Rebuilding Liberia through education after Ebola

Meet Miatta, Bendu, Elizabeth and Fazam and learn how they are coping after the Ebola crisis

The Ebola virus that struck Liberia in 2014-2015 left more than 4,800 dead and thousands more were affected.

In this video, you will meet Miatta, 14 years old, who lost her mother to the virus, and her aunt Bendu Lansana, who also lost her family during the outbreak. Bendu took Miatta and her two brothers in and is now caring for them.  Bendu aspired to be a nurse, but without the resources from her husband, she had to change paths. She now sells charcoal to support her new family and send Miatta and her brothers to school.  

In the video, you’ll also meeting Elizabeth Toe, an amazing primary school teacher with a positive attitude who made up songs about Ebola to teach to her students, and Fazam Howard, the school grant coordinator at the ministry of education, who explains how school grants allowed many children to continue to go to school, even after their parents lost their livelihoods.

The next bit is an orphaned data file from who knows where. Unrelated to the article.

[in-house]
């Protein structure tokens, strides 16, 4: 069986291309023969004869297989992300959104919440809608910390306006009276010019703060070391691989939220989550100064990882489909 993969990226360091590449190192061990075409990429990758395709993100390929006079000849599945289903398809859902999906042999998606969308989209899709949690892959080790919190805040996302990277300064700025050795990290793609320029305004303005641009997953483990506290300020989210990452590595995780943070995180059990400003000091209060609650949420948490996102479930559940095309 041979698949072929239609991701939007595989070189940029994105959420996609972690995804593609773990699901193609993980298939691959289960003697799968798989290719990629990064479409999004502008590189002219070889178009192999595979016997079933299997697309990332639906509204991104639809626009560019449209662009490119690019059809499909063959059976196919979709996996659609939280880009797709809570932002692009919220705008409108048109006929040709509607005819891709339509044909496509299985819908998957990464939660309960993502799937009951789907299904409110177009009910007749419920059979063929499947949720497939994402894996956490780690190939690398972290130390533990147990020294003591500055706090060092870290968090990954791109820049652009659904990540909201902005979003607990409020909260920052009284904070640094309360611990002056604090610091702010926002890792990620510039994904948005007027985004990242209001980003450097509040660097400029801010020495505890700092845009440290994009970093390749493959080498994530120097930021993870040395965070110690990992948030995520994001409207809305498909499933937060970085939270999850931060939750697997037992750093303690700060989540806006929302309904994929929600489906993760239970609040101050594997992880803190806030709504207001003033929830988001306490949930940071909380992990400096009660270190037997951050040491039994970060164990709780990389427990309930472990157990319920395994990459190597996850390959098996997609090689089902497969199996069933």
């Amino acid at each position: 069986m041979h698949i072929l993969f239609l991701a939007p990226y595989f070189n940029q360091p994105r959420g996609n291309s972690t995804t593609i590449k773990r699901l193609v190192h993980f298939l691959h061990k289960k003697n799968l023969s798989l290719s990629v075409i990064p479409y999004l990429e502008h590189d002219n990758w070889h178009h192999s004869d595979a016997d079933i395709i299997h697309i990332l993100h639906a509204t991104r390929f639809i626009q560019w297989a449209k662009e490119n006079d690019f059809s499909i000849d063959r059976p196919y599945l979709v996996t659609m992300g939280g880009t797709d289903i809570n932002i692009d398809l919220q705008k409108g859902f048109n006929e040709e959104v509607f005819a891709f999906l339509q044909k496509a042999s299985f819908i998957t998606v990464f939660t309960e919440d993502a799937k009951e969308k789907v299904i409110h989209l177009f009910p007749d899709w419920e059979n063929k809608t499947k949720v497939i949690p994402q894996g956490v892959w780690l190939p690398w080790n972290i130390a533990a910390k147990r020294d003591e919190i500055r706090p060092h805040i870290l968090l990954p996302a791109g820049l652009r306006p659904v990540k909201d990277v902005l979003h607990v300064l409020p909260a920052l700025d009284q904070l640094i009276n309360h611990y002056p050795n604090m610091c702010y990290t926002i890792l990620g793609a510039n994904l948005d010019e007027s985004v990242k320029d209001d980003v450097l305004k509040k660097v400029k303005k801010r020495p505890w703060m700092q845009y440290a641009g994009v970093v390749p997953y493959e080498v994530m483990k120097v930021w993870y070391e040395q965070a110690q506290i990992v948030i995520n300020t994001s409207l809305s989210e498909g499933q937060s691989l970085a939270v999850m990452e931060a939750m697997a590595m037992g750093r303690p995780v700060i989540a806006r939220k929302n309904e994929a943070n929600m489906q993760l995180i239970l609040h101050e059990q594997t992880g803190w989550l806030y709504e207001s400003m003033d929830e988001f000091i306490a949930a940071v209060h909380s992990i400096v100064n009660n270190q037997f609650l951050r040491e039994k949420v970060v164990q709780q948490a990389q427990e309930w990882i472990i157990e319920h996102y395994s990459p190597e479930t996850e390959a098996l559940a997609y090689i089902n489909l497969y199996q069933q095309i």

GPE has supported Liberia since 2011. It gave the country a US$40 million grant to strengthen the education system, particularly management capacity and accountability. The grant helped build more than 300 classrooms and housing units for teachers, distributed more than 2.5 million textbooks, teachers’ guides and reading books to schools across the country, and gave school grants to more than 2,500 schools.

Sub-Saharan Africa: Liberia


The Global Partnership for Education Secretariat is headquartered in Washington DC and has approximately 100 staff. The Secretariat provides administrative and operational support to all its partners including...

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